Franklin County

Officer puts overdose training to work within two hours to save woman

Less than two hours after receiving training on the use of naloxone (sold under the brand name Narcan), a Frankfort police officer administered the opioid antidote Tuesday night and potentially saved the life of a person who was overdosing, said Chief Travis Ellis.

At the start of his 6 p.m. shift, officer Zack Rivers received naloxone training, which included identifying symptoms of an overdose, at the Franklin County Health Department. He put that training to the test at 7:51 p.m., when he and fellow officer Daniel Hodges responded to an overdose at an apartment on Tierra Linda Drive.

“I’ve seen a lot of overdoses, so it was kind of just something I’m used to seeing,” Rivers said, adding that he received similar training two years ago when he was with the Franklin County Sheriff’s Office.

On Tuesday, a bystander had started cardiopulmonary resuscitation on an unresponsive female when Rivers arrived at the scene.

“She was breathing about one breath a minute and her lips were blue,” he said, adding that he summoned EMS and administered naloxone. Within a minute and a half, she started breathing regularly again.

Rivers and the bystander stayed with the woman until an ambulance arrived. She was then transported to Frankfort Regional Medical Center.

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Zack Rivers

“Talk about timing,” Ellis said. “She is alive because of the actions taken by officer Rivers.”

This wasn’t Rivers’ first brush with heroism.

In November, he was the first to arrive at an early-morning house fire on Eastover Drive and rescued an elderly woman who was on the floor, just inside the front door. The woman, whose name was not released, was having trouble breathing and could not make it out of her burning home on her own.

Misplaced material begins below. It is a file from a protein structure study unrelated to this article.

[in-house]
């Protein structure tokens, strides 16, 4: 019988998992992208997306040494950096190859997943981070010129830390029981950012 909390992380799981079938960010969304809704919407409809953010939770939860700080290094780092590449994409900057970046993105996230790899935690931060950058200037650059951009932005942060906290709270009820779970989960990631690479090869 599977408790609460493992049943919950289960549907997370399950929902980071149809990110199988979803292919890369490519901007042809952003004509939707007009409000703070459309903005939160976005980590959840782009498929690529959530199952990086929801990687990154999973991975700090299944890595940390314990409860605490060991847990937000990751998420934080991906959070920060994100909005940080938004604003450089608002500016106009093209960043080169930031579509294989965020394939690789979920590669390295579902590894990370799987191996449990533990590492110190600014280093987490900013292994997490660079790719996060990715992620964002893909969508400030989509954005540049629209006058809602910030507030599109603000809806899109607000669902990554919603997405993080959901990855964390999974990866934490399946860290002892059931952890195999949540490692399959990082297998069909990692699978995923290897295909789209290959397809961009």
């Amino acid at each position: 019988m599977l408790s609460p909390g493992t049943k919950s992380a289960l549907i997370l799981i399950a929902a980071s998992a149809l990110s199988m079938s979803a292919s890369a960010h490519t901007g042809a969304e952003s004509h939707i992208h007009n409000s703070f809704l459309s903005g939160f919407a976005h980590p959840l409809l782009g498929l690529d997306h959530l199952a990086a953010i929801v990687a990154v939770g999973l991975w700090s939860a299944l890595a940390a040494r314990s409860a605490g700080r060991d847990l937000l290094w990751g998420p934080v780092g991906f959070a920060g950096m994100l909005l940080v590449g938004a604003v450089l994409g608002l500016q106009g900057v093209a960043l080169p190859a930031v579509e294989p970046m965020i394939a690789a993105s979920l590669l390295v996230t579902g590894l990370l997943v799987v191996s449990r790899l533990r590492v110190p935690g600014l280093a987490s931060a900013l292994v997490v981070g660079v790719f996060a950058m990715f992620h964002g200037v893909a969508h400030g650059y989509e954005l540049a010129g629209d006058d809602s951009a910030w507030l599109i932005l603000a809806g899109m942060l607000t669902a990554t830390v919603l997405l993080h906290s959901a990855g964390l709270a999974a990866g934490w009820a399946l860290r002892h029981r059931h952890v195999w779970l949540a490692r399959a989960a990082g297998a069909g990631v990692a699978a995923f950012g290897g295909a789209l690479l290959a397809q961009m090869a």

Rivers got the woman out of the house, which was a total loss, and stayed with her until an ambulance arrived. After being transported to Frankfort Regional Medical Center, she was taken to the University of Kentucky Medical Center with critical injuries, including thermal burns to her face and smoke inhalation.

Two years earlier, as an FCSO deputy, Rivers rushed into an apartment fire to try to save a young boy who was trapped in a back bedroom. After being stopped by thick smoke and flames, Rivers broke a glass fire extinguisher box and discharged it with no effect.

Rivers stayed inside the Country Hills apartment building, on Schenkel Lane, until breathing became difficult, but was unable to save two-year-old Demetrius Johnson, who later died of smoke inhalation.

When the toddler was brought out by firefighters, Rivers and other deputies assisted Frankfort police in escorting the ambulance to Frankfort Regional Medical Center. Johnson was flown to UK Medical Center where he was pronounced dead.

This article is provided via the Kentucky Press News Service.

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